Japan Geoscience Union Meeting 2019

Presentation information

[E] Poster

H (Human Geosciences ) » H-TT Technology & Techniques

[H-TT18] Development and application of environmental traceability methods

Tue. May 28, 2019 5:15 PM - 6:30 PM Poster Hall (International Exhibition Hall8, Makuhari Messe)

convener:Ichiro Tayasu(Research Institute for Humanity and Nature), Nobuhito Ohte(Department of Social Informatics, Graduate School of Informatics, Kyoto University), Gabriel J Bowen(University of Utah)

[HTT18-P08] Reconstruction of sea surface temperature and salinity for the Medieval Climatic Anomaly using a long-lived fossil coral collected at Ishigaki Island, southwestern Japan

*Osamu Abe1, Maki Morimoto2, Ryuji Asami3, Takeshi Nakatsuka1,4 (1.Graduate School of Environmental Studies, Nagoya University, 2.School of Education, Gifu University, 3.Graduate School of Science, Tohoku University, 4.Research Institute for Humanity and Nature)

Keywords:Coral annual bands, Medieval Climate Anomaly

The period between 950 and 1250CE is called as the Medieval Climate Anomaly (MCA; Masson-Delmotte et al., 2013), at the time when the warmer climate seemed dominant globally (Bradley et al., 2003). Recent investigations based on the proxy record such as tree-ring widths, speleothems, ice cores, and historical documents indicated that a significant climate change occurred during the latter half of the 10th century. Mann et al. (2009) found that an increase of the average air temperature in the northern hemisphere at the late 10c. coincided with an increase of sea surface temperature at northern subpolar oceans. Yan et al. (2011) indicated that atmospheric environments in the equatorial Pacific shifted from the La Nina like condition to the El Nino like condition around 1000CE. In East Asia, Zhang et al. (2008) and Ge et al. (2013) described that the activity of East Asian Summer Monsoon (EASM) had been enhanced during the late 10c., then the climate in China shifted to warmer and wetter. Whereas Lie et al. (2014) showed that the EASM had been weakened during the 11th century. In addition, the climate in southern China was reported as relatively dry (Chen et al., 2015).

These studies demonstrated that a large climatic shift occurred around 1000CE, however, most of them have relied on records collected on land. There is little long-term high-resolution marine record during the MCA.

We reconstructed sea surface temperature (SST) and salinity with a temporal resolution of one month for 300 years using a long-lived fossil coral collected at Ishigaki Island, southwestern Japan. Based on the U/Th dating in the youngest part of the coral skeletons as well as the band counting, this coral sample had lived between 845 and 1130CE, largely covered the MCA period. Skeletal Sr/Ca and oxygen isotopic composition were analyzed for about 4,000 samples.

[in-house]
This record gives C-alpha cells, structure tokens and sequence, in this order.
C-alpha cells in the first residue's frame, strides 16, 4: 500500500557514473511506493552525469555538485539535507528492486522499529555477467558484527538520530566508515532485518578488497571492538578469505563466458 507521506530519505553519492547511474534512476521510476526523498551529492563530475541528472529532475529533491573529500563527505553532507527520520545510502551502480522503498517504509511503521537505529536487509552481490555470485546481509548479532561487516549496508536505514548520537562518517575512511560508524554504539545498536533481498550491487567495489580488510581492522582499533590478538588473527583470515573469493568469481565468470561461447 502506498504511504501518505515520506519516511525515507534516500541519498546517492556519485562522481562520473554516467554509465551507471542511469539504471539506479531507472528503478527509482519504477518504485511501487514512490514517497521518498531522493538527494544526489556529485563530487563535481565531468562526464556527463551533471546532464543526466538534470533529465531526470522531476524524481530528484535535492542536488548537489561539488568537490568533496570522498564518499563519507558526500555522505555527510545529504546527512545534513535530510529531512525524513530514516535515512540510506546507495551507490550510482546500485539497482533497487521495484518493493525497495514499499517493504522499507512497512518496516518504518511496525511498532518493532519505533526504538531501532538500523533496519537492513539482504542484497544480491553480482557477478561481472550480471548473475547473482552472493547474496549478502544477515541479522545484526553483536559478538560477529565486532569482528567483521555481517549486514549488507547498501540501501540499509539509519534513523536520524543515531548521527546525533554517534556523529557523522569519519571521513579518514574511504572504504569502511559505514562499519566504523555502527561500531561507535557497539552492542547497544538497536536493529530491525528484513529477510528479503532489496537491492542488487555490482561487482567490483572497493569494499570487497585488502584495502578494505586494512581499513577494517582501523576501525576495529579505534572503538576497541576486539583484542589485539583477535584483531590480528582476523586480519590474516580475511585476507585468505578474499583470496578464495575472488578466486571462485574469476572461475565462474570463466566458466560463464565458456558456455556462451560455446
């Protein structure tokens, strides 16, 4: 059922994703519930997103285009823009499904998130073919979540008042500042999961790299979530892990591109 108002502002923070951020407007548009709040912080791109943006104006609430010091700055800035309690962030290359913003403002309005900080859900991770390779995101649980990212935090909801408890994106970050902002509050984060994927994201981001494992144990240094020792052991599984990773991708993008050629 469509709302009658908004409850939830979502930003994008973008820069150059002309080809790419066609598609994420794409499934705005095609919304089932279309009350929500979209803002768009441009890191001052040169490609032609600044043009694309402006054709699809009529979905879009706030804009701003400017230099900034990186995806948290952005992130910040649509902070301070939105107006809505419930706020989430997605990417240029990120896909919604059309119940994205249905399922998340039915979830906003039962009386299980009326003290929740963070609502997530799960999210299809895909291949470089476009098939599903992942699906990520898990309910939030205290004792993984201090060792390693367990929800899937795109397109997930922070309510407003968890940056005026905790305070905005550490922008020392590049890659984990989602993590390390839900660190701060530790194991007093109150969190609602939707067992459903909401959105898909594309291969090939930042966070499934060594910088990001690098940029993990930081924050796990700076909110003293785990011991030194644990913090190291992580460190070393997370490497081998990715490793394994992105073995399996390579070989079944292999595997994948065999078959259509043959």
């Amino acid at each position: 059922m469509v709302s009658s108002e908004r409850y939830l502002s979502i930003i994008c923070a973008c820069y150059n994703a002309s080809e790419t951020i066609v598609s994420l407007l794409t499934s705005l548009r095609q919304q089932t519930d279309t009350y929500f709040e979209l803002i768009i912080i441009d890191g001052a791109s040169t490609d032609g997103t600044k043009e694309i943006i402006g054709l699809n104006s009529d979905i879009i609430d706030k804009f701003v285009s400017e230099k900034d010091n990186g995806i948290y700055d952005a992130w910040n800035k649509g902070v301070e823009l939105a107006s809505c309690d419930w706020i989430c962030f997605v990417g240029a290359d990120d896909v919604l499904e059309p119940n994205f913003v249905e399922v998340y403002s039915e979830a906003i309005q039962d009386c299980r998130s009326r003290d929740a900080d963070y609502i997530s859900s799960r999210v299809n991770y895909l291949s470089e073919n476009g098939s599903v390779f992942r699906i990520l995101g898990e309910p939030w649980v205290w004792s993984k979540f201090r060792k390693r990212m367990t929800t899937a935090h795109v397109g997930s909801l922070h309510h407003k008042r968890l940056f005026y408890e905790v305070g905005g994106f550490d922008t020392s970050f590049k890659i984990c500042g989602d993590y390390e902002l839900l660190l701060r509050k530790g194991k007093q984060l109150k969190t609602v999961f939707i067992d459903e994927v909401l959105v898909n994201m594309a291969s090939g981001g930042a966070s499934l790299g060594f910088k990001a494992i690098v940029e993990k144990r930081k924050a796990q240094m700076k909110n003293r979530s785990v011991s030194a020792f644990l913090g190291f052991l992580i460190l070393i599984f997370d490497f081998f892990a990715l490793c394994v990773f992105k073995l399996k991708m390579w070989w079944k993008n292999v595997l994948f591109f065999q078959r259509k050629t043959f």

The empirical equations between Sr/Ca and water temperature; between oxygen isotopic composition of coral skeleton and seawater, and water temperature, were established using the present coral records, observed water temperature and oxygen isotopic composition of seawater. With these equations and the relationship between seawater salinity and oxygen isotopic composition, proposed by Abe et al. (2009), SST and seawater salinity from 845 to 1130CE were reconstructed from the fossil coral Sr/Ca and oxygen isotopic composition.

Through the entire period, average summer and winter SSTs were 2 and 1 deg. C higher than the present, respectively. In addition, SST increased significantly after 1040CE; 0.9 for the annual average, 0.7 for summer and 1.1 for winter. Salinity also increased after 990CE; 0.8 all for the annual average, summer and winter. Salinity was significantly higher through the entire period than the present, however, its absolute value seems unconfirmed yet.

Increasing SST and salinity found in this study during ca. 1000 and 1130CE were consistent with the weakening of EASM during the 11th and 12th centuries shown by Liu et al. (2014). They argued the weakening occurred as a consequence of weakening of the solar activity and the decrease of SST at the western Pacific warm pool. In this study region, the decrease of precipitation during the Baiu period induced the increase of salinity as well as local SST increase due to the decrease of the cloud cover. Our results were also consistent with the warming of China in the late 10c. (Ge et al., 2013), and a drier condition in southern China (Chen et al., 2015).

The periodicity of SST and salinity based on the spectral analysis will be discussed in the presentation.